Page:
A collaborative effort by Aronofsky and co-writer Ari Handel, "Noah" is ambitious enough to fill in the blanks of the basic allegorical tale and then goes even further with pro-environmentalism, magical snake skin, and echoes of Abraham and Isaac. The film is actually most interesting when it seems carved from Aronofsky's creative mind. Regardless of subverting purists and anyone's expectations, it is not until Noah's faith starts to border on disturbed psychosis that the film creates more drama and tension. The earmarks of dark psychological horror and obsessive delirium, not unlike most entries in the director's body of work, are welcomely strange and batty compared to everything else that largely feels clunky, dreary and plodding. Working on a much larger canvas than the filmmaker is used to (aside from "The Fountain"), "Noah" is immense in scale, but Aronofsky's creative decisions do range from visionary to baffling. Aided by Clint Mansell's booming score, the opening-and-then-recurring sequence of Creation, with the serpent slithering through the grass and the forbidden fruit, is striking and primitively designed with rapid cutting. There is also a bleak hallucination, in which Noah envisions live animals being ripped apart and eaten by an angry mob in a marketplace, that is positively nightmarish and unexpectedly unsparing. The sweeping sights of a vast, dusty post-apocalyptic wasteland, shot on-location in Iceland by Aronofsky's cinematographer Matthew Libatique, produce a sense of awe and the shots of silhouetted characters against the colorful night skies are beautifully realized. And when the inevitable flood comes, it is spectacular to behold. The biggest miscalculation is the addition of "The Watchers," lumbering, stone-covered angels that may exist in The Book of Enoch but look like a silly cross between Michael Bay's Transformers, Peter Jackson's Ents, and Ray Harryhausen's stop-motion creations. (They also talk but are unintelligibly voiced by Frank Langella, Nick Nolte and Mark Margolis.) Whenever these protectors (and, for one of the sons, playgrounds) are on screen, the film grinds to a halt. Also, the animals get the shaft. As variably convincing CG creations, two of every animal board the ark and are then sedated by man-made incense (one inventive detail that makes sense as a taming method).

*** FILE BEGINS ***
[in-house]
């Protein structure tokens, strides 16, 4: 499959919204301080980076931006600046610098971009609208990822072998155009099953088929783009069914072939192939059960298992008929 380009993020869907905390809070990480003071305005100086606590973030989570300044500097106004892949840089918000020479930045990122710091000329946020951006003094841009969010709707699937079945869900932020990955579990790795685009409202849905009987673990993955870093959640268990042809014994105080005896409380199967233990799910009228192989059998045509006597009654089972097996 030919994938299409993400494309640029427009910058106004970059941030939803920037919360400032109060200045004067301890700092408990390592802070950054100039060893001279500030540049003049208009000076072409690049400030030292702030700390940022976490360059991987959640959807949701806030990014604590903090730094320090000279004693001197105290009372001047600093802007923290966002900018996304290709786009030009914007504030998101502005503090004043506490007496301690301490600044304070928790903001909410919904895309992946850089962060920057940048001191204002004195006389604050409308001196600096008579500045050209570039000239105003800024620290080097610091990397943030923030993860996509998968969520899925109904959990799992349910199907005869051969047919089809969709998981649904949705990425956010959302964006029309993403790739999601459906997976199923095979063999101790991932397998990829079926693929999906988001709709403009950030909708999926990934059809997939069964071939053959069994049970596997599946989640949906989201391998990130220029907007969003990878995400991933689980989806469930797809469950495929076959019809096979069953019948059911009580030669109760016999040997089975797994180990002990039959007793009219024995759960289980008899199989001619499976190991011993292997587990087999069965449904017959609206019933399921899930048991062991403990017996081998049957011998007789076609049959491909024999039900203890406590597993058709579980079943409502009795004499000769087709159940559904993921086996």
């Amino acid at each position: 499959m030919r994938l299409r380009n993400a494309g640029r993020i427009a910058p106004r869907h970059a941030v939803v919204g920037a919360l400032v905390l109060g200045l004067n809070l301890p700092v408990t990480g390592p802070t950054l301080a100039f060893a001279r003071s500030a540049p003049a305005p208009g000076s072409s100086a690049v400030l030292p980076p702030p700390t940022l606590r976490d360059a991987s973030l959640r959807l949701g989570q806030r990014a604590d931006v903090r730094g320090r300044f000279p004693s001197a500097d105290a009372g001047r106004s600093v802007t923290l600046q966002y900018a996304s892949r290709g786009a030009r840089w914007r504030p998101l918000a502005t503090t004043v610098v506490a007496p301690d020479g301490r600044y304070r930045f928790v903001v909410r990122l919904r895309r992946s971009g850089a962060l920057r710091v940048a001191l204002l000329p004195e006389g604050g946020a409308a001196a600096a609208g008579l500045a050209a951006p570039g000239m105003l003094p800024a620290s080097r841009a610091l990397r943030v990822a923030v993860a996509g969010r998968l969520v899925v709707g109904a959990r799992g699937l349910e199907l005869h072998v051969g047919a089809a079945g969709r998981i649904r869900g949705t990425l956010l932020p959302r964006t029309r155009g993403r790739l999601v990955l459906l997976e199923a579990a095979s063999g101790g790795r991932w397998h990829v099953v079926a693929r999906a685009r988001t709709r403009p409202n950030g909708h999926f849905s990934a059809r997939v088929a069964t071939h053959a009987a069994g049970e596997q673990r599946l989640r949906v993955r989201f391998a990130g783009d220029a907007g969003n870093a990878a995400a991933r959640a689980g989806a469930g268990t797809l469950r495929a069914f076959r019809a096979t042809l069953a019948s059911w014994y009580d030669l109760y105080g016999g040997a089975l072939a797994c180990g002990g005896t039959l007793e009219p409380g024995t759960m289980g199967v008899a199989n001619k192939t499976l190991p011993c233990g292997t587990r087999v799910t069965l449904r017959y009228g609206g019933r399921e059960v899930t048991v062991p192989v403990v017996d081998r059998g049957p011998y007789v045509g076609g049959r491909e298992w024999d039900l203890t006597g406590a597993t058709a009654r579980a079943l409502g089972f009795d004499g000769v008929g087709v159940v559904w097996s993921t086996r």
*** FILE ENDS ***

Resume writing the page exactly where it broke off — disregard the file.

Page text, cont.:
Russell Crowe is given his due in the role of Noah, capable of conveying earthiness, full devotion to his duty, but also a little madness. He shows commitment and an eventual intensity once Noah's task becomes a burden and he, himself, becomes a rigid, self-righteous megalomaniac who insists on sealing man's fate. Instead of being heroically portrayed as a purely good, white-bearded man with a staff, Crowe gives the part the shading it needs. Jennifer Connelly, Crowe's "A Beautiful Mind" co-star, fleshes out the role of Naameh with soul and gravitas, especially in one of the film's more affecting scenes when she confronts her husband who misinterprets their Creator on what is just. As Shem and Japtheth, Douglas Booth and newcomer Leo McHugh Carroll playing Noah and Naameh's oldest and youngest sons do, indeed, play characters with those names, as that is all that can be said for them. Logan Lerman gets a little more to do as lonely middle son Ham once he feels betrayed by his father. Doing more than fulfilling her page-to-screen duties, though, Emma Watson gives the most wrenching performance as a young woman whose stomach scar would render her barren before a miracle happens. Anthony Hopkins provides the film's few flashes of humor as Noah's berry-eating grandfather, Methuselah. And, though Noah isn't always presented as a flawless hero, the real antagonistic role goes to a glowering Ray Winstone who attacks the part of Tubal-cain with relish.
"Noah" is just about as uneven as a movie can get. Stirring, overwhelming moments and some thoughtful takeaway about divine obedience vs. free will and earth-bound love become lost in a bloated running time, already hampered by torpid pacing that gives in to occasional sedation. When the film works, it really works, but when it doesn't, it's a heavy-handed slog. Such a risky undertaking is admirable, but the actual execution should have soared on the indelible levels of another Aronofsky masterpiece or something by Terrence Malick. This time, even without studio interference, the cinematic creator has given us a "Waterworld" of biblical proportions.
Grade: C +